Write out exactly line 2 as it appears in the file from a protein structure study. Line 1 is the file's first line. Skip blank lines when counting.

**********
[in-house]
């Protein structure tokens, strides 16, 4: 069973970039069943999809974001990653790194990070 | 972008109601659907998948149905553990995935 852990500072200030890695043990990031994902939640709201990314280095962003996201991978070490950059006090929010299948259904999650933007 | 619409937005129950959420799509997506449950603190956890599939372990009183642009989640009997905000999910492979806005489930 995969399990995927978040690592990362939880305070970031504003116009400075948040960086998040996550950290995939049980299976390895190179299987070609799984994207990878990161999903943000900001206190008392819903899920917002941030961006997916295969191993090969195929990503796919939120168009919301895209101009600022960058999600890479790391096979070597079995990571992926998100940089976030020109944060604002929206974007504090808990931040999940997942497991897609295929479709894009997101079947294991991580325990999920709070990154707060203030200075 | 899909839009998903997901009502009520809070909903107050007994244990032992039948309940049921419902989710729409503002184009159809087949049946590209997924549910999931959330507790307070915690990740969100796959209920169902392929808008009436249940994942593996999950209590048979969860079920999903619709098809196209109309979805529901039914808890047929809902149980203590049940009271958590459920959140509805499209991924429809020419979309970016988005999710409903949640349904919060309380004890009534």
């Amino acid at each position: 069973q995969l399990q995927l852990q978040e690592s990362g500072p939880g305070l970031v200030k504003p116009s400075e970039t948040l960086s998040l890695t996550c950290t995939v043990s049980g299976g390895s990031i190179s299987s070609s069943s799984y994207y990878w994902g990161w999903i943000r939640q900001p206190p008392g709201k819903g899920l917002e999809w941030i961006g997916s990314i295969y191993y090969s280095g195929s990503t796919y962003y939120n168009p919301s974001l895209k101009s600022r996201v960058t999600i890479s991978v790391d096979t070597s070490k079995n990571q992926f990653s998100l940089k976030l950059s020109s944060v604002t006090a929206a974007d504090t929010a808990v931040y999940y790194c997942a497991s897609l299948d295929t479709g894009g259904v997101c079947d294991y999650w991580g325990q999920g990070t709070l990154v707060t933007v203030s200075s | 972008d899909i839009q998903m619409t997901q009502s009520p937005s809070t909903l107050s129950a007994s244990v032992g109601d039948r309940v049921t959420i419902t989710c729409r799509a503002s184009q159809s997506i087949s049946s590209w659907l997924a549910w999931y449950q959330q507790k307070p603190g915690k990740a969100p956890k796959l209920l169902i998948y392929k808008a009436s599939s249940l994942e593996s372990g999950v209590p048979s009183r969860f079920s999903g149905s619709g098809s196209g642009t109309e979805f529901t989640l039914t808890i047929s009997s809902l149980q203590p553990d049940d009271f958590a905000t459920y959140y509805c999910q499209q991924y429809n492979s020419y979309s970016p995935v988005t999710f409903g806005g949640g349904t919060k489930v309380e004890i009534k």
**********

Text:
């Protein structure tokens, strides 16, 4: 069973970039069943999809974001990653790194990070 | 972008109601659907998948149905553990995935 852990500072200030890695043990990031994902939640709201990314280095962003996201991978070490950059006090929010299948259904999650933007 | 619409937005129950959420799509997506449950603190956890599939372990009183642009989640009997905000999910492979806005489930 995969399990995927978040690592990362939880305070970031504003116009400075948040960086998040996550950290995939049980299976390895190179299987070609799984994207990878990161999903943000900001206190008392819903899920917002941030961006997916295969191993090969195929990503796919939120168009919301895209101009600022960058999600890479790391096979070597079995990571992926998100940089976030020109944060604002929206974007504090808990931040999940997942497991897609295929479709894009997101079947294991991580325990999920709070990154707060203030200075 | 899909839009998903997901009502009520809070909903107050007994244990032992039948309940049921419902989710729409503002184009159809087949049946590209997924549910999931959330507790307070915690990740969100796959209920169902392929808008009436249940994942593996999950209590048979969860079920999903619709098809196209109309979805529901039914808890047929809902149980203590049940009271958590459920959140509805499209991924429809020419979309970016988005999710409903949640349904919060309380004890009534």